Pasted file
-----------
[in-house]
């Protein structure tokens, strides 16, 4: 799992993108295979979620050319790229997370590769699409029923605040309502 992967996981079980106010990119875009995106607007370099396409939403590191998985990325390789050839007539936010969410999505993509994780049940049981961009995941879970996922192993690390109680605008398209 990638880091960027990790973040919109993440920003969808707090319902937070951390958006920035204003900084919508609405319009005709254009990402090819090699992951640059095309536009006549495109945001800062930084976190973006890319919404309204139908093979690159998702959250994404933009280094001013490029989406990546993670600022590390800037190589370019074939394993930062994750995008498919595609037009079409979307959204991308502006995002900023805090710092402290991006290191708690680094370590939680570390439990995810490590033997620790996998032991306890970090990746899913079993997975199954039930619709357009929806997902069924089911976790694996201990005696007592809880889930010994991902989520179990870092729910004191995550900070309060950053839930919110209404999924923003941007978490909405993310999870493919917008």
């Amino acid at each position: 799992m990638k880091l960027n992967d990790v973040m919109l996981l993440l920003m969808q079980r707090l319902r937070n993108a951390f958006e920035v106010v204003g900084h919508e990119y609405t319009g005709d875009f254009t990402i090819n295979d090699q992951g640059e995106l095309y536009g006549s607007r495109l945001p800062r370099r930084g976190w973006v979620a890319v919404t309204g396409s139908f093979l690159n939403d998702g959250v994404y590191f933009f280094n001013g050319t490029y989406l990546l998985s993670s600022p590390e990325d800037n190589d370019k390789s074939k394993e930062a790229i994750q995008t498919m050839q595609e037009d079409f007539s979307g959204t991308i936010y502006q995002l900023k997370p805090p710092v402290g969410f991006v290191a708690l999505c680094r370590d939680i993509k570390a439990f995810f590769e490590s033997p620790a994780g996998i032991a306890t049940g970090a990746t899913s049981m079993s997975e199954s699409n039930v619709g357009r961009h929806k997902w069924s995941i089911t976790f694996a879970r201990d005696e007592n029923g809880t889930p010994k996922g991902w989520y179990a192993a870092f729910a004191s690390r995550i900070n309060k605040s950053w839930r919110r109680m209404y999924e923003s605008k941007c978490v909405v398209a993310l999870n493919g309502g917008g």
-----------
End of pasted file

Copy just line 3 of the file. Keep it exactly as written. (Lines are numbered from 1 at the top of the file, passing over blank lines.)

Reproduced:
């Amino acid at each position: 799992m990638k880091l960027n992967d990790v973040m919109l996981l993440l920003m969808q079980r707090l319902r937070n993108a951390f958006e920035v106010v204003g900084h919508e990119y609405t319009g005709d875009f254009t990402i090819n295979d090699q992951g640059e995106l095309y536009g006549s607007r495109l945001p800062r370099r930084g976190w973006v979620a890319v919404t309204g396409s139908f093979l690159n939403d998702g959250v994404y590191f933009f280094n001013g050319t490029y989406l990546l998985s993670s600022p590390e990325d800037n190589d370019k390789s074939k394993e930062a790229i994750q995008t498919m050839q595609e037009d079409f007539s979307g959204t991308i936010y502006q995002l900023k997370p805090p710092v402290g969410f991006v290191a708690l999505c680094r370590d939680i993509k570390a439990f995810f590769e490590s033997p620790a994780g996998i032991a306890t049940g970090a990746t899913s049981m079993s997975e199954s699409n039930v619709g357009r961009h929806k997902w069924s995941i089911t976790f694996a879970r201990d005696e007592n029923g809880t889930p010994k996922g991902w989520y179990a192993a870092f729910a004191s690390r995550i900070n309060k605040s950053w839930r919110r109680m209404y999924e923003s605008k941007c978490v909405v398209a993310l999870n493919g309502g917008g």